Self-Control? It's Child's Play

Article excerpt

Kids everywhere have played Simon Says for generations without the slightest inkling that such games may be preparing them for success in the classroom and the work world.

Psychology researchers say the game is one of many that draw on the crucial capacity to restrain impulses and exert self-control. Until recently, many experts believed that teachers could do little to foster those skills in young children, thinking that kids would either develop the knack over time or require medication such as Ritalin to correct attention disorders.

But new research suggests that ordinary children can benefit from play that gives a mental workout to their faculties of "executive control," as psychologists call it. One study from last November found that preschool-age kids who spent most of their school hours playing games designed to improve self-control scored better than other kids on a range of tests that measure executive function.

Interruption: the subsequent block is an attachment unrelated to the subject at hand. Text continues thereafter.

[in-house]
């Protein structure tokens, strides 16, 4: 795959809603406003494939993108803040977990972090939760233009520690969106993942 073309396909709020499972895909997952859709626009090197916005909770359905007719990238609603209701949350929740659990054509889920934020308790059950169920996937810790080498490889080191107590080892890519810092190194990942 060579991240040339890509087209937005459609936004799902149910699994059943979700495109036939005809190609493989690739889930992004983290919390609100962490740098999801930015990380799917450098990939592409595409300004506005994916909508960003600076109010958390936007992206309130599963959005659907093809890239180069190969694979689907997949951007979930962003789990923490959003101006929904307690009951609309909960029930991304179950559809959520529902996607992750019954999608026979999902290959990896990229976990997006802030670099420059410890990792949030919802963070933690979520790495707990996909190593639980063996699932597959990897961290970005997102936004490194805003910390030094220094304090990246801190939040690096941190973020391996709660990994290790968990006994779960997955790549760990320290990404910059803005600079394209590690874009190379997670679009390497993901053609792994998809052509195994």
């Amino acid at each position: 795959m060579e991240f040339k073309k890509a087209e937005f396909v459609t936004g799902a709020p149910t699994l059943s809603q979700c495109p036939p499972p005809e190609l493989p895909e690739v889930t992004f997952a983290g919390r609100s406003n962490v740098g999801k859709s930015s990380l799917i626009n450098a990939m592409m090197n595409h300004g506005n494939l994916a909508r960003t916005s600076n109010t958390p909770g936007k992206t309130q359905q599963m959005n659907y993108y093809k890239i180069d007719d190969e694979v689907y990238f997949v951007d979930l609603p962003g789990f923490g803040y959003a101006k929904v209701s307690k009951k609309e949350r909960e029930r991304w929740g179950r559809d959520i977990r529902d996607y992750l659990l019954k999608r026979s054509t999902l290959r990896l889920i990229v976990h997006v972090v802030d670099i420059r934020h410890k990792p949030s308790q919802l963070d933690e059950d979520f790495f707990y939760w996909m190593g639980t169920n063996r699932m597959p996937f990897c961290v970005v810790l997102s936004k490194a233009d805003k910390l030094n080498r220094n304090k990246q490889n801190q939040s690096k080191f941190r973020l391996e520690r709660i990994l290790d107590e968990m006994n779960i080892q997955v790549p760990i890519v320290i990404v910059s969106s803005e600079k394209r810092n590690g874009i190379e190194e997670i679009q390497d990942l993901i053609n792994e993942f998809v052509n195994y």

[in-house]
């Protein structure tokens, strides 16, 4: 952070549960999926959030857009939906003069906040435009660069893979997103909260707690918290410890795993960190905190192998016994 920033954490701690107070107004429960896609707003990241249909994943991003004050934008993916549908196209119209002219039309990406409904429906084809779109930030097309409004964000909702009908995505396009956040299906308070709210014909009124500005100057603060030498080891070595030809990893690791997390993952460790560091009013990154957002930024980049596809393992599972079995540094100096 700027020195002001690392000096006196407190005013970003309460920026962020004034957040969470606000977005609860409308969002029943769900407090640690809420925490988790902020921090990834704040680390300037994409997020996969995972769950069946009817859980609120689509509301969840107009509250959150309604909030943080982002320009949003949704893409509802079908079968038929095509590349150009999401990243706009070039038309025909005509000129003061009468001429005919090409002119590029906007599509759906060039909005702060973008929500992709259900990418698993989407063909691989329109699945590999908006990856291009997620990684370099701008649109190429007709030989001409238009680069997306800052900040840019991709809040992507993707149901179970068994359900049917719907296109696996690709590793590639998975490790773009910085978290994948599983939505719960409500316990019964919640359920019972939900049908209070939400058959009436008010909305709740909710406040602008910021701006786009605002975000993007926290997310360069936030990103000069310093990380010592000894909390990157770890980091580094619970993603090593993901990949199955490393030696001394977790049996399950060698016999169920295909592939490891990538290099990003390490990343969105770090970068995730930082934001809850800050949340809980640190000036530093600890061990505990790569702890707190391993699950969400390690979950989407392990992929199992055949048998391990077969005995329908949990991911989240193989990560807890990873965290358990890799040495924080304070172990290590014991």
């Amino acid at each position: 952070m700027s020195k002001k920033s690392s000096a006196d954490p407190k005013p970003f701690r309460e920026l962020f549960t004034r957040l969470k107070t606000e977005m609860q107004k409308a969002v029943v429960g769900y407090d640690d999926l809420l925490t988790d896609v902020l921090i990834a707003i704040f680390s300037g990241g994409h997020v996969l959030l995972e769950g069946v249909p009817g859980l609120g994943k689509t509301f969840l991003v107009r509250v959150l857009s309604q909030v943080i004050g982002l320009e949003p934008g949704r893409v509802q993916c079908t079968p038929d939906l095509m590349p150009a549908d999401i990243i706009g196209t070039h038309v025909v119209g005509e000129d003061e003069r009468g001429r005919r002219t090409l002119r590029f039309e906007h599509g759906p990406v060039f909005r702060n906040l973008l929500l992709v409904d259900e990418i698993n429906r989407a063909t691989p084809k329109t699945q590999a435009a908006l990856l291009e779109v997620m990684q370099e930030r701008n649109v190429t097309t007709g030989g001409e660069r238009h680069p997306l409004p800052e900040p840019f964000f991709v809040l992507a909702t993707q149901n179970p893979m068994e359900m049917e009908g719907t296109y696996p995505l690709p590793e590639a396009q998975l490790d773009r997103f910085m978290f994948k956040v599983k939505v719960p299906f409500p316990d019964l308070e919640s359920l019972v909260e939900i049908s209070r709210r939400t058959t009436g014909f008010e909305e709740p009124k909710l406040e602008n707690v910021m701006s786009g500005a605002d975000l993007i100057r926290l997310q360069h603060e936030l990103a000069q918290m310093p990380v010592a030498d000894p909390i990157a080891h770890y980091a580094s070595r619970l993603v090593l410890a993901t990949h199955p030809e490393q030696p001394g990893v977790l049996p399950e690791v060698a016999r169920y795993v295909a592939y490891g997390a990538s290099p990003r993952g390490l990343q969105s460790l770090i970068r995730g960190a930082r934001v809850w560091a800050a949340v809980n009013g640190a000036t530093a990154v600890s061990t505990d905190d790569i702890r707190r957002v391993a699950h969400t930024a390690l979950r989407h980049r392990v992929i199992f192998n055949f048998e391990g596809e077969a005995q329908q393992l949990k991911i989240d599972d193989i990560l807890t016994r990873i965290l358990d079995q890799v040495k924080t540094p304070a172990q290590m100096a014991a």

Other work has shown that measures of executive control can predict future success in school at least as well as IQ tests, which gauge only a limited range of mental abilities. Improving executive function could be a promising way of getting kids ready for the real world, saysAdele Diamond, a co-author of the study that appeared last November in the journal Science.

Many applications

"You need these kinds of skills in all facets of your life," says Diamond, a professor of psychiatry at the University of British Columbia.

Scientists believe executive control comes from an area of the brain called the pre-frontal cortex, which underlies much of our ability to make conscious, deliberate choices.

It's also one of the last brain areas to reach maturity in children, and that shows in the often impulsive behavior of young kids. When young children see someone else with a toy they want, they simply take it. When they want food, they grab it. Executive control includes the power to think twice and avoid such missteps.

Many researchers believe another key aspect of executive function is what's called "working memory," the small store of memory that people keep in mind while doing a task such as solving a math problem or spelling a word. Improving working memory also could aid self-control, says Philip David Zelazo, a professor at the University of Minnesota's Institute of Child Development. …